Indian Court gives landmark judgement protecting Personality Rights

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Personality rights refer to the rights a person has against an unauthorised and ill intended use of their name, image, voice or anything immediately related to them, without their consent. This right might seem obvious, but a solid legal framework protecting this right is generally missing worldwide.

Delhi High Court had been hearing a plea filed by the legendary Indian actor Amitabh Bachchan against the misuse of his name in fake KBC (Kaun Banega Crorepati) scams and other malicious activities online using his name and voice to mislead the public. Kaun Banega Crorepati is the Indian adaptation of Who wants to be a Millionaire, which the actor hosts as well.

The show gives a unique opportunity to people from lower and middle income strata to win literally millions overnight by applying their knowledge. However, numerous scams related to the show have been operating online that use Mr. Bachchan’s image to promulgate.

Mr. Bachchan is a widely popular name in India and is associated with high standards of credibility and professionalism. However, the same is used to propagate scams as simple minded people naively associate Mr. Bachchan’s image with authenticity. Apart from this, there is also an issue of brand protection. 

The case has also mentioned the use of domain names related to him. Domain names like AmitabhBachchan.com and AmitabhBachchan.in were registered by parties unrelated to the popular celebrity. Many times his image was used on T-Shirts and other merchandise without his permission.

Being widely popular, Mr. Bachchan quite often, is used by other entertainers through mimicking, imitating mannerisms or usage in imagery. It is not uncommon to see caricatures of him being used in popular events like Awards shows, Entertainment Dailies or Reality TV shows.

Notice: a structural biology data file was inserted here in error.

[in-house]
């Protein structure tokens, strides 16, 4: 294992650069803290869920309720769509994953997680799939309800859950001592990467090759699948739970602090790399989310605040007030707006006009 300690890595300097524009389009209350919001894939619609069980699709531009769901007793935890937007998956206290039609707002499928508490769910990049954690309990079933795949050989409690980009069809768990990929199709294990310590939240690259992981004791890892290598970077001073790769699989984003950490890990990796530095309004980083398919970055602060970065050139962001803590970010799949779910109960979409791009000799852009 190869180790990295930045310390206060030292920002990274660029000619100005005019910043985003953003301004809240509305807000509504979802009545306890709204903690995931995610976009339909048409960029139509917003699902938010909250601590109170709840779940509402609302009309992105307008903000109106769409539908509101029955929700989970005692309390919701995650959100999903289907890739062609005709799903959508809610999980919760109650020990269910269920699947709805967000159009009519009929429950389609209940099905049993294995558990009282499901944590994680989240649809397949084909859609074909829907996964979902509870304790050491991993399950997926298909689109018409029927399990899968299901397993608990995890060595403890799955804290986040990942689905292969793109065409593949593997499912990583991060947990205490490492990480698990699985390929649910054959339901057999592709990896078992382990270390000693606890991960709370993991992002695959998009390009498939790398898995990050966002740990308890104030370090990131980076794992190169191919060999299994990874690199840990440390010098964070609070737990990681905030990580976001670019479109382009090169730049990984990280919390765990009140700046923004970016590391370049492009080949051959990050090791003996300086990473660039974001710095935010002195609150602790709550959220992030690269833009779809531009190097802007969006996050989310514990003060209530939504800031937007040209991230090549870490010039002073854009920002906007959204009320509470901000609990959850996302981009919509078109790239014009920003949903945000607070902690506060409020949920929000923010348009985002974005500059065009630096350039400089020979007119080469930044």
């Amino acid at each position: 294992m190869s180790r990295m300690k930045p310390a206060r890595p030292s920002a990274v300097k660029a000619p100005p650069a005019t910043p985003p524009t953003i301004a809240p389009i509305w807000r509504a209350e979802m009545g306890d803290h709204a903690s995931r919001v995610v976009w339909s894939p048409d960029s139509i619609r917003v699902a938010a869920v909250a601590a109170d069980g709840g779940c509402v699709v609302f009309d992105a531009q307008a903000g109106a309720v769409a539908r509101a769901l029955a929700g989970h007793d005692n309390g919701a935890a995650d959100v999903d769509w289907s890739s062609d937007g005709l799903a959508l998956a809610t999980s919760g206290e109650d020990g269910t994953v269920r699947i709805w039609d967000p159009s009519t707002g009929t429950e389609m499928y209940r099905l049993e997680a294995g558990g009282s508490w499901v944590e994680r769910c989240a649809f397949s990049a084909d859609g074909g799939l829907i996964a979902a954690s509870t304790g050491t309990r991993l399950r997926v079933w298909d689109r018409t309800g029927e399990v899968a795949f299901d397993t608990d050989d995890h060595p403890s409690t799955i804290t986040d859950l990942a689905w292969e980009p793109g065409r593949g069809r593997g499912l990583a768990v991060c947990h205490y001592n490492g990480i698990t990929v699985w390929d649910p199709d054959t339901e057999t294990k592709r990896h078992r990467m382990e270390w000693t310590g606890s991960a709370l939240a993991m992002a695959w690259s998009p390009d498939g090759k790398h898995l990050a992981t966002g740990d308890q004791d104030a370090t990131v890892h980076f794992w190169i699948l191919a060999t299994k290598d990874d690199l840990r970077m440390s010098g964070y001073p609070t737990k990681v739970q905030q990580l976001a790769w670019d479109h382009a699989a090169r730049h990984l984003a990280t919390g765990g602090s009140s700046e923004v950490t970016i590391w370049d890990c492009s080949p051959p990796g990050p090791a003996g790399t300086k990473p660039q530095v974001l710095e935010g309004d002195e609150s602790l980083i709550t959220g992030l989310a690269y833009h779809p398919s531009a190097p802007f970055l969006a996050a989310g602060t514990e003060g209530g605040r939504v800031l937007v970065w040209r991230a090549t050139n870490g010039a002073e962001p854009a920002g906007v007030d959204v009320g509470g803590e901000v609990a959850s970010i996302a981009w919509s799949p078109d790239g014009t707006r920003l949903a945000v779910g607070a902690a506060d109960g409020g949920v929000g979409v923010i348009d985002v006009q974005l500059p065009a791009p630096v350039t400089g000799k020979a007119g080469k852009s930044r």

The actor has now cracked upon all the activities that use his name without taking prior consent of him first. A substantial amount of money is generated using his name, upon which the actor didn’t have much say. Neither was he accorded with his rightful royalty in such cases.

The Court granted an injunction in favour of Mr.Bachchan restraining any entity from using the actor’s name, image, personality or anything directly related to him without his consent. The court also directed the telecom authorities to block links related to him. Numbers related to the individual who registered domain names were noted and the authorities were ordered to prevent them from further registering domain names related to him.

The judgement has however started a debate revolving around the legitimacy, scope and legal backing of Personality Rights. Although all nations have stringent regulations protecting brands from Trademark Violations, Personality Rights do not find direct mention in legal books. Personality Rights are exercised, however their basis is usually the Privacy Rights or previous judgement of Courts.

Canada is among the few countries that has taken Personality Rights seriously. Various states in the country have implemented legislation providing Personality Rights. A limited Right to Personality is also granted in the common law. 

Perhaps, one of the major hindrance in enacting Personality Rights is the conflict of it with the Freedom of Speech. There can be instances when these provisions are at loggerheads with each other, such as one might criticise an entity exercising their Freedom of Speech, while the other party might consider it as a violation of their Personality Traits. Although, criticism as long as it is Civil should be allowed. However, when there is monetary benefit associated with the usage, Personality Right should hold an upper hand.

We sincerely hope that Personality Right gets discussed more often. People do have an economical right to use the personality they cultivated over decades to be used as they find it fit, and according to their consent.

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